On Friday I’m going to the Champion of Women Awards – a ceremony that recognises and honours successful women who excel in their fields. Women who have demonstrated extraordinary talent and provided support and encouragement to their peers, paving the way for the next generation. I’m a huge advocate of women championing other women, and I don’t think there can be many who haven’t been moved by the phenomenal courage and determination of Deborah James as she raises over six million through her Bowelbabe fund for Cancer Research UK – and in less than a week. I am humbled by what she has achieved.
Her tireless campaigning since she was diagnosed with cancer – funny, honest and always with a smile – and openly sharing her story to raise awareness and help others living with cancer is beyond inspirational. There are no words. Yet the power of her words and actions, of speaking out and using her voice for change, is yet another example of a woman whose legacy will hopefully go on to help shape the course of history – and it’s also a recognition of just how powerful women can be.
Of course, the knowledge that we are powerful isn’t a revelation to us. We know our strengths and fight to achieve our standing in what is still, essentially, a man’s world. If you go back over the centuries there are a significant number of outstandingly powerful women who challenged the political landscape as leaders, or whose achievements influenced history with their strength, determination and passion. Literature is littered with remarkable female writers whose societal and political observations enlightened the women of their time and paved the way for feminist thinking today. It continues with each generation, but the problem we face is that, despite all of these examples of prominent women throughout the years, it’s still not considered the norm.
When we attach the word ‘powerful’ to men, it goes virtually unnoticed as an acceptable norm. When we talk about powerful women, they stand out and their achievements seem so much more marked because they are – well – women. The Oxford Dictionary definition of ‘powerful’ is: ‘having great power or strength’. That works, but it goes on to clarify this characterisation with a list of synonyms: ‘strong, muscular, sturdy, strapping and mighty’. All male words. If you attach these to women – with our ability to be as powerful – they sit uncomfortably. They are not our definition of what being a powerful woman means.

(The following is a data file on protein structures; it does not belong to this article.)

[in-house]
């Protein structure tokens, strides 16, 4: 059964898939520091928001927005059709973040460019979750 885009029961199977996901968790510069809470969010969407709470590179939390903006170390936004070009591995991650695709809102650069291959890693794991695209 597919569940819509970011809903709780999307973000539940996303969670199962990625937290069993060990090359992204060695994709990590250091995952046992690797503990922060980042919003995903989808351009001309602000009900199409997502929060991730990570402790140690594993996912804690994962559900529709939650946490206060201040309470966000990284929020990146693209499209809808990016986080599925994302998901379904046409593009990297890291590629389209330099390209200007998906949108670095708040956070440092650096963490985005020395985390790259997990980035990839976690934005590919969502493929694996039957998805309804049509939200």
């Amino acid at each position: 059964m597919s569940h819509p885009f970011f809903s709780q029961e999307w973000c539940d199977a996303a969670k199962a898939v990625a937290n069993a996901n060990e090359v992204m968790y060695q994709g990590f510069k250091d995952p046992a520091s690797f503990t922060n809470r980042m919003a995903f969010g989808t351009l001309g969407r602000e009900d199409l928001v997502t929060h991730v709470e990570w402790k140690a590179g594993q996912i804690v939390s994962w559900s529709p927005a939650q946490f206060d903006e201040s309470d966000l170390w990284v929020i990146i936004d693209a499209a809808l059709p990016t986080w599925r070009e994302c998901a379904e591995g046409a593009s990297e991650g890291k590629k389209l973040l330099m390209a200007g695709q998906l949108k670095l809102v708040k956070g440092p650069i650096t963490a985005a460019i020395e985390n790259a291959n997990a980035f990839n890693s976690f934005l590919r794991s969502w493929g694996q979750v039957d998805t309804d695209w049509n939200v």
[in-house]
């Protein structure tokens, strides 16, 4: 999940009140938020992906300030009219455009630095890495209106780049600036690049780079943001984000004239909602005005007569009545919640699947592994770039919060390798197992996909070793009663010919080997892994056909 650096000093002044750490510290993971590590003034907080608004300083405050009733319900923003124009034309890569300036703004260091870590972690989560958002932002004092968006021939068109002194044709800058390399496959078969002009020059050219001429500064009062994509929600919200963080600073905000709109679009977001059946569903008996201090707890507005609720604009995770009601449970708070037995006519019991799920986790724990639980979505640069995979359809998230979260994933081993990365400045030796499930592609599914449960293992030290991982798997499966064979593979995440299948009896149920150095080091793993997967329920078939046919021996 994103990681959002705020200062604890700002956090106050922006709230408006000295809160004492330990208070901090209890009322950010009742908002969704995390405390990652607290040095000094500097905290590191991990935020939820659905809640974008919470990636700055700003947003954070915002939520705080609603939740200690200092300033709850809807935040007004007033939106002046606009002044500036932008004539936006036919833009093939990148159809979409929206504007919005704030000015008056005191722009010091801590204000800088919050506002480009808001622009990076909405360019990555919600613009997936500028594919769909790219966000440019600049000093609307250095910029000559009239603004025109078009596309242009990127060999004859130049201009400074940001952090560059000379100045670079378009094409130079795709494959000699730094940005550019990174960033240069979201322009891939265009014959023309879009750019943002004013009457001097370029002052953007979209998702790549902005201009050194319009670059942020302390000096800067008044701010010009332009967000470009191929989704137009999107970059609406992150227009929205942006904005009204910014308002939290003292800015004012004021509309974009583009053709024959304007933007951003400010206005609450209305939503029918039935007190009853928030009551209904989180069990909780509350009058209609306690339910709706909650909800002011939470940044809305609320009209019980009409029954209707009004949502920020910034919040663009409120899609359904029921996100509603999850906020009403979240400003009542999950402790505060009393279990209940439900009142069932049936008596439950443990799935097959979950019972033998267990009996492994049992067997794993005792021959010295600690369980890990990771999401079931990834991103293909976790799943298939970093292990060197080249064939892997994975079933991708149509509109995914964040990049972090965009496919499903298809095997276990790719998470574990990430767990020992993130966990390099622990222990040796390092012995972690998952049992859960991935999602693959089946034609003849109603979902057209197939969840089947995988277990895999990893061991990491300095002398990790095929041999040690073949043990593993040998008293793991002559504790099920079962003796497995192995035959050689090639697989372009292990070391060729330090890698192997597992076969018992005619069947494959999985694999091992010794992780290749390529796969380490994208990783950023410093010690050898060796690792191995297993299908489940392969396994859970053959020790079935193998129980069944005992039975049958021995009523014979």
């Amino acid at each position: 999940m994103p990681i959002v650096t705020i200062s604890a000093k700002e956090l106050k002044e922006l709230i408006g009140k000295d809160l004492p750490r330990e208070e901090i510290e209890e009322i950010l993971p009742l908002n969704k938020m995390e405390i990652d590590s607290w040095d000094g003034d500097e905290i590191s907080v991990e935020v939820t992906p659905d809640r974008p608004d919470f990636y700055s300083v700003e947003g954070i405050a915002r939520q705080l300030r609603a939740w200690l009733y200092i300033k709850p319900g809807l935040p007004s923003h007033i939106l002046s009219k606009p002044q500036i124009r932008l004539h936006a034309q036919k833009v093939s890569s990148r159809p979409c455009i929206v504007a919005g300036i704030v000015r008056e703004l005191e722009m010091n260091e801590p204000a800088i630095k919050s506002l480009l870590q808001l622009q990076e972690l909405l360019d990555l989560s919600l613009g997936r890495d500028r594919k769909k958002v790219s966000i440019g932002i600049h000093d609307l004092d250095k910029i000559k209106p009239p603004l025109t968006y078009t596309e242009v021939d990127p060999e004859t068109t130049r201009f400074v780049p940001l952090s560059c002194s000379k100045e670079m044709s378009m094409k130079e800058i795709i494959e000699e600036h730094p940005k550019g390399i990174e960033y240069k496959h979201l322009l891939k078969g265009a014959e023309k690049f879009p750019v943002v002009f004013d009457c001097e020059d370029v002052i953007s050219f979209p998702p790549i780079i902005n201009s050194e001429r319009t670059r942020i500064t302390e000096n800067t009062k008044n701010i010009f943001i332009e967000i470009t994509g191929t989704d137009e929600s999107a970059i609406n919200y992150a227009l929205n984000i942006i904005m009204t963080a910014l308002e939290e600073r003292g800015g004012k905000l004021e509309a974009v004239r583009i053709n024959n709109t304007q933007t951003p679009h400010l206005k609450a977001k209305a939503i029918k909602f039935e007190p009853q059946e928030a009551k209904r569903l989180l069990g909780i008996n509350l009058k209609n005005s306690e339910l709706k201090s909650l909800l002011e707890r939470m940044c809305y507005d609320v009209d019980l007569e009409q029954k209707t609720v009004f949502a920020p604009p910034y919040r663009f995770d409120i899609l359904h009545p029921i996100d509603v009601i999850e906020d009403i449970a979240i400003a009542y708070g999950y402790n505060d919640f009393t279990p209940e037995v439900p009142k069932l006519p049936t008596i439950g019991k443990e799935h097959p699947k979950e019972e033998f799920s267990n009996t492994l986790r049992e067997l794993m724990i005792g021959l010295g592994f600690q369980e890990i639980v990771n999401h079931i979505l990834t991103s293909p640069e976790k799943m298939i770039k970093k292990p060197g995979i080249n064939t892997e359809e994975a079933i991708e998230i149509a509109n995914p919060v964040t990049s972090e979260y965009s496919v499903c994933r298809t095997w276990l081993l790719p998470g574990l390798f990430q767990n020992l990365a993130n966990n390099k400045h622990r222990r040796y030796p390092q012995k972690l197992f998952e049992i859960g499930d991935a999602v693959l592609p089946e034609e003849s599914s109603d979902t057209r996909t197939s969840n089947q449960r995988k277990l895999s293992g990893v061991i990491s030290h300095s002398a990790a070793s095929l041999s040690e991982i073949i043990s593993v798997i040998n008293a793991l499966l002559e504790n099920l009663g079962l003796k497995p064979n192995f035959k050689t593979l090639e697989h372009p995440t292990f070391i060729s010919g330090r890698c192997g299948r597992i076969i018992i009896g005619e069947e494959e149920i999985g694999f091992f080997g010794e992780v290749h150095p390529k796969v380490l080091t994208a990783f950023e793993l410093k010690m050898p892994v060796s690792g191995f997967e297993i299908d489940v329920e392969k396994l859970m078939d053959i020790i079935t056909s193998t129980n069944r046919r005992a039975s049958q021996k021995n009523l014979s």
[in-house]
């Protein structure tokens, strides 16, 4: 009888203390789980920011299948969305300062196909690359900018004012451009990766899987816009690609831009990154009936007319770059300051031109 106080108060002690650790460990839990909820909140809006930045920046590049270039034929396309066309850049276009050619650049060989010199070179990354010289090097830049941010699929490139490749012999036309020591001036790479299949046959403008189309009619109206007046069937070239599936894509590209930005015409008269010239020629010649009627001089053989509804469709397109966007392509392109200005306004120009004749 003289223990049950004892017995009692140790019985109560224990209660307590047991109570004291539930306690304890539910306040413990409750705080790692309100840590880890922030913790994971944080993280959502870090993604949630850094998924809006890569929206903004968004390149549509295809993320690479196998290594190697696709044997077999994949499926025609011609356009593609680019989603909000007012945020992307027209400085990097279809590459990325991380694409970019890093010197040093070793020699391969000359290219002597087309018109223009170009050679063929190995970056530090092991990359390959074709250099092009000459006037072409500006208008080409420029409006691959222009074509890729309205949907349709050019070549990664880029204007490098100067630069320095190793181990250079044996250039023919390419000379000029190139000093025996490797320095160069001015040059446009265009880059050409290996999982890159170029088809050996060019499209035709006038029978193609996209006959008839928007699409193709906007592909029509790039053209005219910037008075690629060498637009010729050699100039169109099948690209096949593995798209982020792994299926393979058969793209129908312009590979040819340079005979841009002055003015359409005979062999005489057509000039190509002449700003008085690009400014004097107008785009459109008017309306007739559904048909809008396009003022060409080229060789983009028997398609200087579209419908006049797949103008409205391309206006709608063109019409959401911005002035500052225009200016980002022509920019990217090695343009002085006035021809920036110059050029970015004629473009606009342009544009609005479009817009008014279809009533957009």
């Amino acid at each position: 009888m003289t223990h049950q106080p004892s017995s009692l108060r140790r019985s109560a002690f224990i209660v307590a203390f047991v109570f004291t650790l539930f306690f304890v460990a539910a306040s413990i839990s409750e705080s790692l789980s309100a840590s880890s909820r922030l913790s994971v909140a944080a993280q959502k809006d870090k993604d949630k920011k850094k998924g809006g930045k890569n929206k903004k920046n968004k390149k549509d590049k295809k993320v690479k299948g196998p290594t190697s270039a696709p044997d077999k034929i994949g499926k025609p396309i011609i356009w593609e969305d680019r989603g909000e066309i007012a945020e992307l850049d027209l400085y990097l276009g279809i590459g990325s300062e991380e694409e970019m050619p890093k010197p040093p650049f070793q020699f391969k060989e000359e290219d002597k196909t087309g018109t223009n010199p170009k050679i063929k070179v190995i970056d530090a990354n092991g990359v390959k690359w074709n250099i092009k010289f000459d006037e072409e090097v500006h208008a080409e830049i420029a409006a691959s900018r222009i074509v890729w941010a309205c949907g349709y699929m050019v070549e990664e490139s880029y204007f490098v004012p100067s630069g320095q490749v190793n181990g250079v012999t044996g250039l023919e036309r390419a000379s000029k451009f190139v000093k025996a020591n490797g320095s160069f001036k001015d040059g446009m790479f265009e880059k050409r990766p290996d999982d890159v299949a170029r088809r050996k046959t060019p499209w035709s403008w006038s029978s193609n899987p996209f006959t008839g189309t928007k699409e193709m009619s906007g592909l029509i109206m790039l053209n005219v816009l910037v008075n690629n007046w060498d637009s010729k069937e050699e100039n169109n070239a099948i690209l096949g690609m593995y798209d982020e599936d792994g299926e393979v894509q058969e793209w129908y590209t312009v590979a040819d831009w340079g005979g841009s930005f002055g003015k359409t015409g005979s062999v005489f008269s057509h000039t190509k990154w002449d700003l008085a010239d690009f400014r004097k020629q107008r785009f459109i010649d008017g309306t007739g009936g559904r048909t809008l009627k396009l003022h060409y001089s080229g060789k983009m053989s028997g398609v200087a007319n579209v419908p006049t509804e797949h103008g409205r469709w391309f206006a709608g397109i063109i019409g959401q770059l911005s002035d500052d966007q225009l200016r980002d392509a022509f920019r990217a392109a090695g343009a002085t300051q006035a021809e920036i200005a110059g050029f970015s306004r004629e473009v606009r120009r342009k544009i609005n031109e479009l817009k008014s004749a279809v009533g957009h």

Women have an incredibly strong work ethic. As natural carers our brains work overtime to establish and balance the needs of those who rely on us. With determination we work diligently to put in place our own ambitions and successes. We are constantly alert to change and the demands this brings. Over the years we have honed our innate ability to multitask to such a high degree of proficiency, we know how to make things happen. We are used to negotiation, with diplomacy and tact, on a daily basis. Tapping into our empathy and compassion, we recognise who needs us, when they need us and why. Finally, and significantly, we understand the importance of solidarity. Women supporting women to empower each other by coming together collectively. You can forget the Oxford Dictionary Definition – it is all of this that makes us powerful women.
So I want to buy Dame Deborah James a drink. I want to support her tireless campaign to raise funding for clinical trials and research that could result in new treatments for cancer patients. I want to thank her for the humour she often gave her cancer and that made it more bearable for others living with the disease. And I want to thank her for the phenomenal courage she has shown, because this is our example. Courage gives us the power to be the change we want to see in the world. I’ll raise a glass of champagne to that.